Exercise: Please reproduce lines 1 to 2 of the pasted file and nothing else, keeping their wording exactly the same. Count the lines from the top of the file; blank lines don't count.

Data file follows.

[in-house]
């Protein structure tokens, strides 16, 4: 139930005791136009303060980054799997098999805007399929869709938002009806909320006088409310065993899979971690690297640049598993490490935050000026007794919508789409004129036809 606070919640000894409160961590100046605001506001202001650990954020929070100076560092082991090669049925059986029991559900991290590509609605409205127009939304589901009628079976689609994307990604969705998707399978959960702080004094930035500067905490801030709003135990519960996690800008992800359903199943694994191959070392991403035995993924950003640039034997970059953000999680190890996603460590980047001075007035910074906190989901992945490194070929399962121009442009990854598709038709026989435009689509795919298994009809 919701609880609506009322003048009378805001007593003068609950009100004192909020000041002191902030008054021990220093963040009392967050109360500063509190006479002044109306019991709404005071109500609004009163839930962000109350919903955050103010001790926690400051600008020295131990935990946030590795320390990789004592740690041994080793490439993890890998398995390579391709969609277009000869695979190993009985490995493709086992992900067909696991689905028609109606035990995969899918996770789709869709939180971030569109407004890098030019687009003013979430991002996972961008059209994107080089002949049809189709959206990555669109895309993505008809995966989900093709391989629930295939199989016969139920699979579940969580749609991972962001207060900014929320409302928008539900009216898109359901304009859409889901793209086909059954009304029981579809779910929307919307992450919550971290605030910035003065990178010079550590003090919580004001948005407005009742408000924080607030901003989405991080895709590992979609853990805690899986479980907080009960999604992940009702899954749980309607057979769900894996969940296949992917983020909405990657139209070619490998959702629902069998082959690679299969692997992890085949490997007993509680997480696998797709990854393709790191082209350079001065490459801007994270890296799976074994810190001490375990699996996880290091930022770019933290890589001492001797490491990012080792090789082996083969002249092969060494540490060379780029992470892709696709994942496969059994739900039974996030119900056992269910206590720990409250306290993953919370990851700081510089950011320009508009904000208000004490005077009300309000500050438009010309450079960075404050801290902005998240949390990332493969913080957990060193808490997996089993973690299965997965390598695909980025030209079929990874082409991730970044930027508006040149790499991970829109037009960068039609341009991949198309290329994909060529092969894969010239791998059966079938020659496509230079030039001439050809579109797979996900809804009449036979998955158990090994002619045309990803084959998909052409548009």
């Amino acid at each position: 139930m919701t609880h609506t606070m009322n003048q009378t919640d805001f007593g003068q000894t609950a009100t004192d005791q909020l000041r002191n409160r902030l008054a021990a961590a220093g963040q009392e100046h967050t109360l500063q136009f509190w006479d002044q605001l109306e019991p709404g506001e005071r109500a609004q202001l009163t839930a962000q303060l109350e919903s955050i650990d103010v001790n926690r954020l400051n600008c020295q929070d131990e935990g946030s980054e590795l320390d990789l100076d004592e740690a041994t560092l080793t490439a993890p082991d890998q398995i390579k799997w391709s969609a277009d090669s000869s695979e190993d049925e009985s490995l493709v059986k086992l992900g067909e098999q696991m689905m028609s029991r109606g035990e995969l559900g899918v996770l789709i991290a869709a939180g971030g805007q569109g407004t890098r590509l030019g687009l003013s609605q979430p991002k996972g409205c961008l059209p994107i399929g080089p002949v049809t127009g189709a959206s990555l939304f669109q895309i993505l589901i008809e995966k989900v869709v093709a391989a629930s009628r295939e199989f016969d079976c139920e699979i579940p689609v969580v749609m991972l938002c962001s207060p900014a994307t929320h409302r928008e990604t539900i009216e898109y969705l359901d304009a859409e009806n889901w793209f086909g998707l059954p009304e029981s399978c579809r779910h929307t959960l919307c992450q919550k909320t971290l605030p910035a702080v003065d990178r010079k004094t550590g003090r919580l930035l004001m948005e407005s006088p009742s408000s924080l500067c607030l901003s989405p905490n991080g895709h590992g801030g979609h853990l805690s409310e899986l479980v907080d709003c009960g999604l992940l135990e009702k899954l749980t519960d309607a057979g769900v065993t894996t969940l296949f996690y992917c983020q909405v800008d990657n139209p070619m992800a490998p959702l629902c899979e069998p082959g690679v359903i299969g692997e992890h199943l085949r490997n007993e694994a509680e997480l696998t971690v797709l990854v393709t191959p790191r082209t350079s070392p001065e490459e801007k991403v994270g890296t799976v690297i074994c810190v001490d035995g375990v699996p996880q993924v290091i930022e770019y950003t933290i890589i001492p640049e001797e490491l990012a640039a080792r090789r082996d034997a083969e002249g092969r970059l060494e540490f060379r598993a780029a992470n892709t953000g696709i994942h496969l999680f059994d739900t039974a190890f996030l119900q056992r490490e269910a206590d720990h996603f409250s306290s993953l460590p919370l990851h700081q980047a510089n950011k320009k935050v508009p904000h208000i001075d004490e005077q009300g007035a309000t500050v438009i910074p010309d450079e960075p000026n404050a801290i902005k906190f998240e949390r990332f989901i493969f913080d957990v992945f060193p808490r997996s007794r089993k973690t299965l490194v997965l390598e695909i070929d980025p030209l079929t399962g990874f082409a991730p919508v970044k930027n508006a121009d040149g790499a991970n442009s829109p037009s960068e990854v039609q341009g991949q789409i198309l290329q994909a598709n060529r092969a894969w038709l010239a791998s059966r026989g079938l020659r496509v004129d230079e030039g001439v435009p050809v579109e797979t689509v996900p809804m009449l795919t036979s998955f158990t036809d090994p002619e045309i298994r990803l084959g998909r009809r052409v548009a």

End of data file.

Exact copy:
[in-house]
């Protein structure tokens, strides 16, 4: 139930005791136009303060980054799997098999805007399929869709938002009806909320006088409310065993899979971690690297640049598993490490935050000026007794919508789409004129036809 606070919640000894409160961590100046605001506001202001650990954020929070100076560092082991090669049925059986029991559900991290590509609605409205127009939304589901009628079976689609994307990604969705998707399978959960702080004094930035500067905490801030709003135990519960996690800008992800359903199943694994191959070392991403035995993924950003640039034997970059953000999680190890996603460590980047001075007035910074906190989901992945490194070929399962121009442009990854598709038709026989435009689509795919298994009809 919701609880609506009322003048009378805001007593003068609950009100004192909020000041002191902030008054021990220093963040009392967050109360500063509190006479002044109306019991709404005071109500609004009163839930962000109350919903955050103010001790926690400051600008020295131990935990946030590795320390990789004592740690041994080793490439993890890998398995390579391709969609277009000869695979190993009985490995493709086992992900067909696991689905028609109606035990995969899918996770789709869709939180971030569109407004890098030019687009003013979430991002996972961008059209994107080089002949049809189709959206990555669109895309993505008809995966989900093709391989629930295939199989016969139920699979579940969580749609991972962001207060900014929320409302928008539900009216898109359901304009859409889901793209086909059954009304029981579809779910929307919307992450919550971290605030910035003065990178010079550590003090919580004001948005407005009742408000924080607030901003989405991080895709590992979609853990805690899986479980907080009960999604992940009702899954749980309607057979769900894996969940296949992917983020909405990657139209070619490998959702629902069998082959690679299969692997992890085949490997007993509680997480696998797709990854393709790191082209350079001065490459801007994270890296799976074994810190001490375990699996996880290091930022770019933290890589001492001797490491990012080792090789082996083969002249092969060494540490060379780029992470892709696709994942496969059994739900039974996030119900056992269910206590720990409250306290993953919370990851700081510089950011320009508009904000208000004490005077009300309000500050438009010309450079960075404050801290902005998240949390990332493969913080957990060193808490997996089993973690299965997965390598695909980025030209079929990874082409991730970044930027508006040149790499991970829109037009960068039609341009991949198309290329994909060529092969894969010239791998059966079938020659496509230079030039001439050809579109797979996900809804009449036979998955158990090994002619045309990803084959998909052409548009």